Foodborne disease outbreaks that spread across more than one state cause more than half of all deaths in outbreaks, despite accounting for only a tiny fraction (about 3%) of reported outbreaks in the United States, according to a new Vital Signs report released today by the Centers for Disease Control and Prevention (CDC).
The leading causes of multistate outbreaks – Salmonella, E. coli, and Listeria – are more dangerous than the leading causes of single-state outbreaks. These three pathogens, which cause 91% of multistate outbreaks, can contaminate widely distributed foods, such as vegetables, beef, chicken and fresh fruits, and end up sickening people in many states.
The report analyzed data from CDC’s Foodborne Disease Outbreak Surveillance System during 2010-2014. CDC scientists compared the number of illnesses, hospitalizations and deaths from outbreaks in two or more states with those from outbreaks that occurred in a single state. They found that the 120 multistate outbreaks during the five-year study period were responsible for 11% of all foodborne outbreak illnesses, 34% of hospitalizations and 56% of deaths. An average of 24 multistate outbreaks occurred each year, involving two to 37 states.
Other highlights from the report include:
- Salmonella accounted for the most illnesses and hospitalizations and was the cause of the three largest outbreaks, which were traced to eggs, chicken and raw ground tuna.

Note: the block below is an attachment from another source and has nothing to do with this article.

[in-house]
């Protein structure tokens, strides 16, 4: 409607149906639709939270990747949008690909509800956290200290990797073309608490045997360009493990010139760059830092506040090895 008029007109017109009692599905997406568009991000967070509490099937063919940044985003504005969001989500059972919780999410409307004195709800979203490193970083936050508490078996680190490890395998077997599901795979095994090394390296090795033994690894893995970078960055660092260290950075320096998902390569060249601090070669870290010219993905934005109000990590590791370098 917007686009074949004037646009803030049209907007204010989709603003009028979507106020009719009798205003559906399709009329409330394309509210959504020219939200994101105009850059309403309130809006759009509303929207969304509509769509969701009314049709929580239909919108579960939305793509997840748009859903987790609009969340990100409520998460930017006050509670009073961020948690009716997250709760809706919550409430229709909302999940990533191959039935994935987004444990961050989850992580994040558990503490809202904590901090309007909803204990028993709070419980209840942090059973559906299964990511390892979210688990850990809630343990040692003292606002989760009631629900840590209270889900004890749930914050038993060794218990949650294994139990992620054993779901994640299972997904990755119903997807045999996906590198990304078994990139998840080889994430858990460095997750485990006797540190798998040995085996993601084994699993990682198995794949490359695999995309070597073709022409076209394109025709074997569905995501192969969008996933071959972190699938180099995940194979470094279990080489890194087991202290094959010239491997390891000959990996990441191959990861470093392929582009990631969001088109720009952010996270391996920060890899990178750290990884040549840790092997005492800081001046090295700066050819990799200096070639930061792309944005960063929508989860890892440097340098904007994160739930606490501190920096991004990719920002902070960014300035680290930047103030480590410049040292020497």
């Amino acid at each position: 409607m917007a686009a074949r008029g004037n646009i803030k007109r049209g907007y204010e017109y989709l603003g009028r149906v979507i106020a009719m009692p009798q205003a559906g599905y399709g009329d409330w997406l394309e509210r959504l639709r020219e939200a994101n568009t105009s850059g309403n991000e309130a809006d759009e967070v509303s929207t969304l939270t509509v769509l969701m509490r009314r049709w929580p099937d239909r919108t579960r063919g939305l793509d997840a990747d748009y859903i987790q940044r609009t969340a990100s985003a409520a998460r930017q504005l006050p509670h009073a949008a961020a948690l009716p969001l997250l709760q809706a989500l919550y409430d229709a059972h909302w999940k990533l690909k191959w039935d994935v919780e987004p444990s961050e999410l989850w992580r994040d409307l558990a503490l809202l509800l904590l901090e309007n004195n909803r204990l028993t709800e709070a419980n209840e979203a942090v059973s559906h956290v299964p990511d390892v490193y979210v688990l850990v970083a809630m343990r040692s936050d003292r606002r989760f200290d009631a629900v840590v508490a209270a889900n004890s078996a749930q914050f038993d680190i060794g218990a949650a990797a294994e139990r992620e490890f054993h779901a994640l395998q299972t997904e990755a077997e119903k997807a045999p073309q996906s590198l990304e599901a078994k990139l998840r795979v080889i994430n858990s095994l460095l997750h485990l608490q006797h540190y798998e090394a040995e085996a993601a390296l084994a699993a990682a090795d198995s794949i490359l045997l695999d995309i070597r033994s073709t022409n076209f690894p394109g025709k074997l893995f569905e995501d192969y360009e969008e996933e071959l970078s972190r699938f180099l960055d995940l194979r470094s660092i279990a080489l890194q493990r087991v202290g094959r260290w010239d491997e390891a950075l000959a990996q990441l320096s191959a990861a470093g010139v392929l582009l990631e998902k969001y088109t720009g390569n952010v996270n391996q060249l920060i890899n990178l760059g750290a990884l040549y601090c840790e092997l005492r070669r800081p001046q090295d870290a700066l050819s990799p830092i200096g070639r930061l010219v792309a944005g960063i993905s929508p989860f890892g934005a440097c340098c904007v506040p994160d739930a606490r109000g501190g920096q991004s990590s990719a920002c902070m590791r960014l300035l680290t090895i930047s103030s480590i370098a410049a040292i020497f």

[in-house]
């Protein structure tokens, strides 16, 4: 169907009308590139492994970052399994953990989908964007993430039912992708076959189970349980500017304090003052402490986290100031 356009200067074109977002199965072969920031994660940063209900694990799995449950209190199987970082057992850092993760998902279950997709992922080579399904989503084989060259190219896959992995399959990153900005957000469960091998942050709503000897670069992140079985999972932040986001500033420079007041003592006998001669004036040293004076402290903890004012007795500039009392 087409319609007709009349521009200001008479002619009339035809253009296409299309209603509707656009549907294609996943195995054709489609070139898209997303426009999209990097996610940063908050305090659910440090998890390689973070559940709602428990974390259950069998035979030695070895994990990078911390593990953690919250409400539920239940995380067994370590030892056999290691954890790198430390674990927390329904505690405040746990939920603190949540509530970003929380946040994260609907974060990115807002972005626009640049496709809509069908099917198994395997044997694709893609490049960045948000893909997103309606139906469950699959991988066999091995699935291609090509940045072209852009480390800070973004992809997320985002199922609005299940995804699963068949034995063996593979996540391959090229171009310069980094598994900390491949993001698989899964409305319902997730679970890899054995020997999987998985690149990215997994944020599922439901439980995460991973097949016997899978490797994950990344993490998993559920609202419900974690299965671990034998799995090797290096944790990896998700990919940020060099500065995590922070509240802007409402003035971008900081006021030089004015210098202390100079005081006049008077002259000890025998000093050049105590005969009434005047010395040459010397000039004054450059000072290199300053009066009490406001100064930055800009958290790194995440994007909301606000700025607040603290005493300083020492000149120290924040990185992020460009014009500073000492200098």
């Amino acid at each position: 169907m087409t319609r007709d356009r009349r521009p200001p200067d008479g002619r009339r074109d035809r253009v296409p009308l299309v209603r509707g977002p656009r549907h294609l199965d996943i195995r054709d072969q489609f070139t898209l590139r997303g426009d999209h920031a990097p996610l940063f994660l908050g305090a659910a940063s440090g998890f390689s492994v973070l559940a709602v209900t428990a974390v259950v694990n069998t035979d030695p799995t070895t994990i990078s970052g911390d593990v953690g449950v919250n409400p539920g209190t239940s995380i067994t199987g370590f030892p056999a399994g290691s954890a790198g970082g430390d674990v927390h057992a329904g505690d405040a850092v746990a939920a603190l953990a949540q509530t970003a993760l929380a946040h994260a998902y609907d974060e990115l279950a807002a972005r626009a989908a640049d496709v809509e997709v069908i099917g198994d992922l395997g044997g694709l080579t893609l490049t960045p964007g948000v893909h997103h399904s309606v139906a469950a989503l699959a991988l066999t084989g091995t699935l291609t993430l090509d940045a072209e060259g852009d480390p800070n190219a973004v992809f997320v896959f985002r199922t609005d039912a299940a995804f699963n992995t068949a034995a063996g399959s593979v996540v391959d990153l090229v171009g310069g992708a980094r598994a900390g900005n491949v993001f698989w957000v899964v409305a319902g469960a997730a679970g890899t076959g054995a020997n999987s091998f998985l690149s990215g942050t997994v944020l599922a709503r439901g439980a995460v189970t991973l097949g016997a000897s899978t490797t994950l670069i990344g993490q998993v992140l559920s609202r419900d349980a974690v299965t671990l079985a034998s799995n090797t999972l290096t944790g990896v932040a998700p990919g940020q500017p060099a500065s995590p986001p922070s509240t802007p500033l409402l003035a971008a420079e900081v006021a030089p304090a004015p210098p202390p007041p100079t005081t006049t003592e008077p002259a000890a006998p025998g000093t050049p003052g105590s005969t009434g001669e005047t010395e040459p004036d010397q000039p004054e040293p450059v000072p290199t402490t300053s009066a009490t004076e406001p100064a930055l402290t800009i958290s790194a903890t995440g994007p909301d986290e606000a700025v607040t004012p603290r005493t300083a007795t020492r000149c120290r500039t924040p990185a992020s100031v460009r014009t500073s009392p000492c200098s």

- Listeria caused the most deaths, largely due to an outbreak caused by contaminated cantaloupe in 2011 that killed 33 people.
- Imported foods accounted for 18 of the 120 reported outbreaks. Food imported from Mexico was the leading source in these outbreaks, followed by food imported from Turkey.
“Americans should not have to worry about getting sick from the food they eat,” CDC director Tom Frieden said in the article. “Top-notch epidemiology and new gene sequencing tools are helping us quickly track down the source of foodborne outbreaks – and together with our national partners we are working with the food industry to prevent them from happening in the first place.”
The report recommends that local, state, and national health agencies work closely with food industries to understand how their foods are produced and distributed to speed multistate outbreak investigations. These investigations can reveal fixable problems that resulted in food becoming contaminated and lessons learned that can help strengthen food safety.
The report highlights the need for food industries to play a larger role in improving food safety by following best practices for growing, processing, and shipping foods. In addition, the article states, food industries can help stop outbreaks and lessen their impact by keeping detailed records to allow faster tracing of foods from source to destination, by using store loyalty cards to help identify which foods made people sick, and by notifying customers of food recalls.
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